2021 Climate Change Vulnerability Index: Everything You Need to Know

by Charlie

The wealthiest one per cent of the world produces twice as many carbon emissions as the poorest 50 per cent, according to the UN. Likewise, the wealthiest five per cent of people contributed 37 per cent of emissions growth between 1990 and 2015.1 Yet, according to the Germanwatch 2021 Climate Change Vulnerability Index, global warming affects developing countries the most.2 

This situation is entirely unjust and unfair. Why should the countries that contribute the least towards global emissions suffer the worst consequences? But, this is the sad reality of global warming. The Climate Change Vulnerability Index reveals which countries, species or areas will be worst affected by an increase in global temperatures, regardless of who is to blame.

What is the Climate Change Vulnerability Index?

A Climate Change Vulnerability Index is an evaluation of vulnerability to climate change. It may measure human populations, or plant or animal species. For example, the Climate Change Vulnerability Index may assess the likelihood of a country’s exposure to extreme climate events and other environmental factors that raise global risks.

This may be measured against the capacity of the country to adapt to the impacts (their adaptive capacity). The result is a ranking or rating combining these factors and providing an estimate of risks from future climate change.3

There is no single Climate Change Vulnerability Index. Instead, different organisations create their own versions using specific criteria and measurements. For instance, the NatureServe Climate Change Vulnerability Index is a useful tool for predicting which plant and animal species are particularly vulnerable to population reductions as a result of climate change.4 

On the other hand, the Verisk Maplecroft Climate Change Vulnerability Index concerns itself with the outcomes of climate events and changes on human populations. It offers a single-figure rating for climate change vulnerability. It can help companies calculate the risk of future climate change.5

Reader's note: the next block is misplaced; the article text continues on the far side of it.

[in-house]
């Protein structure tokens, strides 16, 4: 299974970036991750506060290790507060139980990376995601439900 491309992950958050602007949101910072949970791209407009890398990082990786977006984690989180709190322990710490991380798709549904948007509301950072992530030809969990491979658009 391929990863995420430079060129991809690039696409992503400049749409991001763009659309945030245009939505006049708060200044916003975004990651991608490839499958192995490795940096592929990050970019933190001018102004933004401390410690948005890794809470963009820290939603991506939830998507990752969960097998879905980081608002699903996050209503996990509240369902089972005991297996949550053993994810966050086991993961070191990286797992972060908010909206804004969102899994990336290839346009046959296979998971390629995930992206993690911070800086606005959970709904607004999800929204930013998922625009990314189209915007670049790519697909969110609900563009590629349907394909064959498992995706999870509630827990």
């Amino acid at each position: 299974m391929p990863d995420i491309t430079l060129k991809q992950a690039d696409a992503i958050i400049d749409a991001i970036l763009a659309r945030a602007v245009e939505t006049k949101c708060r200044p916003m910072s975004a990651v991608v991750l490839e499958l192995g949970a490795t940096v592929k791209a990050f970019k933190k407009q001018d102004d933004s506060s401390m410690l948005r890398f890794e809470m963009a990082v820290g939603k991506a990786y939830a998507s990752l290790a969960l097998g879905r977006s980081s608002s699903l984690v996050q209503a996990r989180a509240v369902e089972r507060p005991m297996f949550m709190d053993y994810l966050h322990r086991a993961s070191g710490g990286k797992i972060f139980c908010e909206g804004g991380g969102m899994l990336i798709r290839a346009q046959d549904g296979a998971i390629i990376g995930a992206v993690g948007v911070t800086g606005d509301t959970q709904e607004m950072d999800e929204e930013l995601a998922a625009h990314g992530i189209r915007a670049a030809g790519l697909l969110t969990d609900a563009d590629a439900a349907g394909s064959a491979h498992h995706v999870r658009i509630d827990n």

Which countries are the most vulnerable to climate change?

All countries are vulnerable to climate change. However, a Climate Change Vulnerability Index can rank countries by the extent that they have been impacted by climate-related extreme weather events. They can also measure the country’s preparedness for such occurrences. With this data, they can make predictions regarding the country’s susceptibility to extreme weather.6 

The Germanwatch Global Climate Risk Index 2021 finds that over the past decade, Puerto Rico, Myanmar, and Haiti were the most vulnerable countries to climate change.7 In 2019, Mozambique, Zimbabwe and the Bahamas were most affected by climate-caused extreme weather events. They were followed by Japan, Malawi and the Islamic Republic of Afghanistan.8

Why it is important to also monitor sea-level rise?

However, the Climate Change Vulnerability Index does not take slow-onset climate change processes, such as rising sea levels, into account. Instead, it focuses on storms, floods and heatwaves.9 

Countries in locations where tropical cyclones and other natural disasters are common are therefore more likely to be ranked higher. Unfortunately, these tend to be developing countries with vulnerable natural resources. Therefore, their vulnerability indices are higher. We must find a way to index future vulnerability.

As such, based on the Index’s findings, developing countries tend to be most vulnerable to climate change. Eight out of the ten countries most vulnerable to extreme weather impacts in 2019 were low to lower-middle income countries. These environmental factors make them more vulnerable to extreme weather events occurring. Moreover, they also have a lower adaptive capacity for such events.10

Poorer countries cannot cope with the current sea level rise like richer countries can. Their adaptive capacity is lower due to simple economics. We must mitigate the harmful effects of climate change exposure to lower the global risks it causes.